Thereâ€™s little debate among scientists that the climate is changing. But in order to measure the changes and predict the impacts scientists still need to gather lots of data on-the-ground, in remote locations. WNPRâ€™s Nancy Cohen recently visited a research site run by the University of Alaska where scientists work, and play hard.
Imagine being far-away, 150 miles north of the Arctic Circle, so isolated thereâ€™s no place to spend your money. There are no trees, a big sky, only one road to speak of , wild sheep, bear, and at the Toolik Field Station plenty of company.
â€œThereâ€™s about 95 people or 94 people in camp right now. So the golden rule applies. Be nice to people so that theyâ€™ll be nice to you.â€
Camp Manager Chad Diesinger is giving his Toolik introduction shpiel to a couple of newcomers. Being friendly here is essential. In the short summer, the place hums with researchers working long days in close quarters on the edge of a mile long lake.
â€œThe sauna schedule is posted on the side of this cooler thatâ€™s right out the door here.â€
Thatâ€™s right. Thereâ€™s a sauna, phones, internet access, and diesel generators that power the labs and computers. By field camp standards this place is plush. But thereâ€™s at least one thing thatâ€™s rationed.
â€œUse as little as water as possible. Drink as much as you want, but two showers per week. Use the submarine style shower technique. So turn the water off while youâ€™re scrubbing up.â€
The water comes from the lake, But every drop of waste water has to be trucked 140 miles away to reduce the human footprint in this pristine landscape. Being sweaty and grimy become the norm. But scientists come here to get dirty...and sometimes...fishy.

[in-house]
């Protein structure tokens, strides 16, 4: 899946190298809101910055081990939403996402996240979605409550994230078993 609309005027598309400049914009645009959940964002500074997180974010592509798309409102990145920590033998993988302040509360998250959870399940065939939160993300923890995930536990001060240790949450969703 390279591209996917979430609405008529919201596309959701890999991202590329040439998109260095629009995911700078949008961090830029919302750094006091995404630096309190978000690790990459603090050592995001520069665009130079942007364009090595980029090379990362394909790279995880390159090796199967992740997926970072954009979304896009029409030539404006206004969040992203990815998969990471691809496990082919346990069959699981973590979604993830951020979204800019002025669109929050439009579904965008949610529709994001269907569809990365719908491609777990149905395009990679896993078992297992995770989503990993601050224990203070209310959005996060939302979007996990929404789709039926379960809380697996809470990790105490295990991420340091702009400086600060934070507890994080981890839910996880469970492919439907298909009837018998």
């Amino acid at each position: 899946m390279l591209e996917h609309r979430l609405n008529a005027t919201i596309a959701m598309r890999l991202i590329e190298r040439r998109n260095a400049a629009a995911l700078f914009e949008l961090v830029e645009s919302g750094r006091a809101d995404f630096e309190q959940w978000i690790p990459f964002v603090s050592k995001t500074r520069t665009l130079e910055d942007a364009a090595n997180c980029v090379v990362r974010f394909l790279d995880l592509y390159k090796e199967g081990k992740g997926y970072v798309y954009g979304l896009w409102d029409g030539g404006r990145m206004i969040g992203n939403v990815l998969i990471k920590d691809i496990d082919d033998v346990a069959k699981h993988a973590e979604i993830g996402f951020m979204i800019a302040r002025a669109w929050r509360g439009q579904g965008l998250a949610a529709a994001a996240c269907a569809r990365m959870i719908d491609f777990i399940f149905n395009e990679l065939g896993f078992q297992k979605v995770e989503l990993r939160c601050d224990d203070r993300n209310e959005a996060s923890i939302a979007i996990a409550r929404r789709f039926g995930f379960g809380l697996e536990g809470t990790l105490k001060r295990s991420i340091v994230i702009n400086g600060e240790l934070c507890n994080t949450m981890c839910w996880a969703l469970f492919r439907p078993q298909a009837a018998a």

â€œI see ya. I see yaâ€
Youâ€™ve heard of a horse whisperer? Well aquatic ecologist Cody Johnson is a kind of fish whisperer. In a rubber raft on a small lake, he and research assistant Melissa Sanders are gently untangling arctic grayling from a net.
â€œOh we got a big one. Oh come here you...â€
â€œThe purple and yellow cat eyes I think theyâ€™re the prettiest fish we catch.â€
Sanders and Johnson will tag and weigh each of these fish...and then pump their stomachs to get samples of what they eat. Theyâ€™re studying the role fish play in the ecosystem. The scientists carried this boat, all their equipment, and a big lunch about an hour through the tundra to get here. But Johnson whoâ€™s 32 and working on his PHD is having the time of his life.
â€œYouâ€™re just going nonstop for several months and I donâ€™t know it almost is like an endorphin thing. Itâ€™s stamina. You got to be able to work long physically demanding days in the field and come back and still work late at night with the samples and do that 6 days a week. And what do we do on Sunday? We go for long strenuous hikes in the Brooks Range and come back and do it all again on Monday.â€
Some days in the field it rains. Or snows. And there are bugs.
â€œI just want to make a note here thereâ€™s a lot of mosquitoes. Like a lot.â€
Well, not by Toolik standards.
â€œThis isnâ€™t really that bad. On really really bad years they are actually maddening.â€